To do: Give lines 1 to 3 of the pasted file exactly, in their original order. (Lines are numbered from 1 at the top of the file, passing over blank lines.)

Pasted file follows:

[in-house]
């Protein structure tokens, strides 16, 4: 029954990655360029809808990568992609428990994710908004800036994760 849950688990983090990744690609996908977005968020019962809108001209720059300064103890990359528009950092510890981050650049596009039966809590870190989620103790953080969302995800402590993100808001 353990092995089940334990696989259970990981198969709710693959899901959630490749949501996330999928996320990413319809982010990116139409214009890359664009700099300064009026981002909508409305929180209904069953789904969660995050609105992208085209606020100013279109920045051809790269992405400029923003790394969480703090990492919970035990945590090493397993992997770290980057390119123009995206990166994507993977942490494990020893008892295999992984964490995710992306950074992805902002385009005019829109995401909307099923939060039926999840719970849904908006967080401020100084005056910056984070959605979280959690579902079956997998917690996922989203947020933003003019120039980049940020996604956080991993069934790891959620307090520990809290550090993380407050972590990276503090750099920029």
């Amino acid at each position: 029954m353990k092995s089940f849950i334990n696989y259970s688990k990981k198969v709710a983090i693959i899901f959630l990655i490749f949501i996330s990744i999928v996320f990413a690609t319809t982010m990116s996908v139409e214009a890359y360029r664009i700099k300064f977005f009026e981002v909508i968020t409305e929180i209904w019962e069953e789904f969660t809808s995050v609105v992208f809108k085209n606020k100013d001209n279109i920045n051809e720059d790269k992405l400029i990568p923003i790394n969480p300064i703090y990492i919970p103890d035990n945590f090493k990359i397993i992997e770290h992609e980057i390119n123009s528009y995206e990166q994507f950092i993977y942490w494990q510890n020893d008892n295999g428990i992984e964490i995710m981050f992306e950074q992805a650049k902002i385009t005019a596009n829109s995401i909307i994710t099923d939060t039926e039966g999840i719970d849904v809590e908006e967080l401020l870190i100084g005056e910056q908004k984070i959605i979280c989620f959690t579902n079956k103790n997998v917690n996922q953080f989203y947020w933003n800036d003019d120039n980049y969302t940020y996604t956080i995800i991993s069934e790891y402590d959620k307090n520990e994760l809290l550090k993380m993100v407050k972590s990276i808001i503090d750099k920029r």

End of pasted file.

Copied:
[in-house]
């Protein structure tokens, strides 16, 4: 029954990655360029809808990568992609428990994710908004800036994760 849950688990983090990744690609996908977005968020019962809108001209720059300064103890990359528009950092510890981050650049596009039966809590870190989620103790953080969302995800402590993100808001 353990092995089940334990696989259970990981198969709710693959899901959630490749949501996330999928996320990413319809982010990116139409214009890359664009700099300064009026981002909508409305929180209904069953789904969660995050609105992208085209606020100013279109920045051809790269992405400029923003790394969480703090990492919970035990945590090493397993992997770290980057390119123009995206990166994507993977942490494990020893008892295999992984964490995710992306950074992805902002385009005019829109995401909307099923939060039926999840719970849904908006967080401020100084005056910056984070959605979280959690579902079956997998917690996922989203947020933003003019120039980049940020996604956080991993069934790891959620307090520990809290550090993380407050972590990276503090750099920029």
């Amino acid at each position: 029954m353990k092995s089940f849950i334990n696989y259970s688990k990981k198969v709710a983090i693959i899901f959630l990655i490749f949501i996330s990744i999928v996320f990413a690609t319809t982010m990116s996908v139409e214009a890359y360029r664009i700099k300064f977005f009026e981002v909508i968020t409305e929180i209904w019962e069953e789904f969660t809808s995050v609105v992208f809108k085209n606020k100013d001209n279109i920045n051809e720059d790269k992405l400029i990568p923003i790394n969480p300064i703090y990492i919970p103890d035990n945590f090493k990359i397993i992997e770290h992609e980057i390119n123009s528009y995206e990166q994507f950092i993977y942490w494990q510890n020893d008892n295999g428990i992984e964490i995710m981050f992306e950074q992805a650049k902002i385009t005019a596009n829109s995401i909307i994710t099923d939060t039926e039966g999840i719970d849904v809590e908006e967080l401020l870190i100084g005056e910056q908004k984070i959605i979280c989620f959690t579902n079956k103790n997998v917690n996922q953080f989203y947020w933003n800036d003019d120039n980049y969302t940020y996604t956080i995800i991993s069934e790891y402590d959620k307090n520990e994760l809290l550090k993380m993100v407050k972590s990276i808001i503090d750099k920029r």